Life


I have been using Twitter for a couple of months now. It is a useful tool to follow people & trends. And a nice toy at times. But there is one thing about it that spoils the experience: it’s just one huge ad.

This tool supposedly invented to help people share what they are doing with friends has become one huge fest of shameless self promotion, a true 21st century global vanity fair. This self promotion seems to be centered on one thing: being “cool”. Maybe it’s the people I follow but in many of the tweets (that are not re-tweets and links) I see a disproportionate amount of words like “great”, “awesome”, “exciting”, “kick ass” and – of course – “cool”. All those messages paint an image that is reflecting our current culture as we already see it through mass media’s twisted lens: everyone is doing something exciting on groundbreaking projects in fancy offices of superb companies, then “chills out” at chic clubs or doing some “crazy” activities. Then goes back again to their “cool” work. Everyone is young, physically attractive, smart and interesting. Everything is “cool”.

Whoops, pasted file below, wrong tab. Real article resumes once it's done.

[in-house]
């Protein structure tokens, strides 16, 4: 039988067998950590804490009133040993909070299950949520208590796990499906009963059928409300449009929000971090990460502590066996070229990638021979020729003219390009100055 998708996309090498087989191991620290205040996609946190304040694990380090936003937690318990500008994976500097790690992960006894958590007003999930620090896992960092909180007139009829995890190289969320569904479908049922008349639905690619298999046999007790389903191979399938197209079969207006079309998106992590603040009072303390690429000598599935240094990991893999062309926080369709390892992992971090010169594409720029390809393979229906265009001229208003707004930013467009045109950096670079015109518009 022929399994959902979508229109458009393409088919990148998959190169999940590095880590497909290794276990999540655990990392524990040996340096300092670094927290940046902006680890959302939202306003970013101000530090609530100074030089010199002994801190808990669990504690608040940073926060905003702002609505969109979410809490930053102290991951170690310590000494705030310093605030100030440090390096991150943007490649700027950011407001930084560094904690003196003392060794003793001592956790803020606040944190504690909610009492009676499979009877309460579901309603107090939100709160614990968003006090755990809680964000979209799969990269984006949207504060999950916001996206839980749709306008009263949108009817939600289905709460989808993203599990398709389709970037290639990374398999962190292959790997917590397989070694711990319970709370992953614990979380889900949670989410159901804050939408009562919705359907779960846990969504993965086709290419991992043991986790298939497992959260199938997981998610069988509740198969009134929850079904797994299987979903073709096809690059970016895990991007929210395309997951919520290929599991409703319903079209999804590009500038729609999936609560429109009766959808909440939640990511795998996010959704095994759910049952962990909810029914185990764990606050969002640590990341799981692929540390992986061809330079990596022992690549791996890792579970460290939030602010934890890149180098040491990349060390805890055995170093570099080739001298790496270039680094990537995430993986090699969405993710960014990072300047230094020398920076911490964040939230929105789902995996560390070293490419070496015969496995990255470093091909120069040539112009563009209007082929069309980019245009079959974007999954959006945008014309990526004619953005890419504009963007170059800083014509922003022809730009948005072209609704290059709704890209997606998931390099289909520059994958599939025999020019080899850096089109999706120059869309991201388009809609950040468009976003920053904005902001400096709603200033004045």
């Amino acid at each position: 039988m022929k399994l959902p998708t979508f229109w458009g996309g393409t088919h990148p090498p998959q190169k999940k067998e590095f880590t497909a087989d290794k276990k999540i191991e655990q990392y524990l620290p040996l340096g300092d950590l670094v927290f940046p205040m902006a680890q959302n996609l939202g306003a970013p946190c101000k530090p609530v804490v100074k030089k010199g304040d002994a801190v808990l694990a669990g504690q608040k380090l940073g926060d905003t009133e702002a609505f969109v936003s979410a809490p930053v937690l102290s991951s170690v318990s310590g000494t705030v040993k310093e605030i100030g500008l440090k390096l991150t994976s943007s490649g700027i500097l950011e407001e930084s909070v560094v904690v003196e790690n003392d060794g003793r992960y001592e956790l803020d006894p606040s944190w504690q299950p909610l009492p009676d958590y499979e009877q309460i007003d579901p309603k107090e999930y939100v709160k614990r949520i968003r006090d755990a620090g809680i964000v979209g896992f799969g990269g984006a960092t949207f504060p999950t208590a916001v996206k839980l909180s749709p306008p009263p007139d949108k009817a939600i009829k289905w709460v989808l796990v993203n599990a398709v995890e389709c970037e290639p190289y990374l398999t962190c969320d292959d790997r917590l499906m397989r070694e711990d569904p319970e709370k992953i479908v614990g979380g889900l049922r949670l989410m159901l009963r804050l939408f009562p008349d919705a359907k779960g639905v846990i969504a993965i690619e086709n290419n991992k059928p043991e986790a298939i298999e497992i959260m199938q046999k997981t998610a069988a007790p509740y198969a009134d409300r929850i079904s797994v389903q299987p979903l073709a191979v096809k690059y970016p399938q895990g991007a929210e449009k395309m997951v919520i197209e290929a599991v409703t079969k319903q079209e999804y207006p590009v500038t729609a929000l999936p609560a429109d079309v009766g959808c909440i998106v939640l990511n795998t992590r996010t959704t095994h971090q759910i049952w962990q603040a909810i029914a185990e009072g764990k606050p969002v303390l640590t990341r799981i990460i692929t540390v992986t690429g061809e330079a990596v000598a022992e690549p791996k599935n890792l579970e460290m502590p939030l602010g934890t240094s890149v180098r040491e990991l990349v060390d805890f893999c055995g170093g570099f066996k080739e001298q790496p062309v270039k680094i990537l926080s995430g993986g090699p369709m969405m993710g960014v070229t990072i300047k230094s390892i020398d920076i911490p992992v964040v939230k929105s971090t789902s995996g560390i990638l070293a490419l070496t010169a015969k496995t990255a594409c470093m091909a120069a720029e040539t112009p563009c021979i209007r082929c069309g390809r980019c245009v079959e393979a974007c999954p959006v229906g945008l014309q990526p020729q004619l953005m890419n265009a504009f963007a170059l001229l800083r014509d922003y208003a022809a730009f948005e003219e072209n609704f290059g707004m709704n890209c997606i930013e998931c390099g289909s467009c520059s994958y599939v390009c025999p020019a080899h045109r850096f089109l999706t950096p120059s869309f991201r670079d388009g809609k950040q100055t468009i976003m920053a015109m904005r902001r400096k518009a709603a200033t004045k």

This image is not new. It has been the backdrop for most advertising for decades, as vendors promised people entry into the paradise on Earth if they buy a pack of coffee or a fancy car. The change here is that before it was just the advertisers pushing this type of BS out in paid slots and now it is the masses trying to market themselves, their jobs, their lives – and in that and through that live up to the ideal they all try to follow and seem to subscribe to: the un-holy grail of coolness.

The desire to follow this ideal – or anti-ideal rather – is not new, too. Ever since mass media – and especially all-persuasive moving images coming from TV screens – started to push this unreal model of life people wanted to live up to it. But before masses could only buy products advertised and try to imitate the behavior and look of the “stars”. Now they can join the band and broadcast their own version of the “brave new world”. On Twitter. And Facebook. And possibly other sites like it.

In this sense the “social media” both reflect the state of society and amplify the trends that shape it.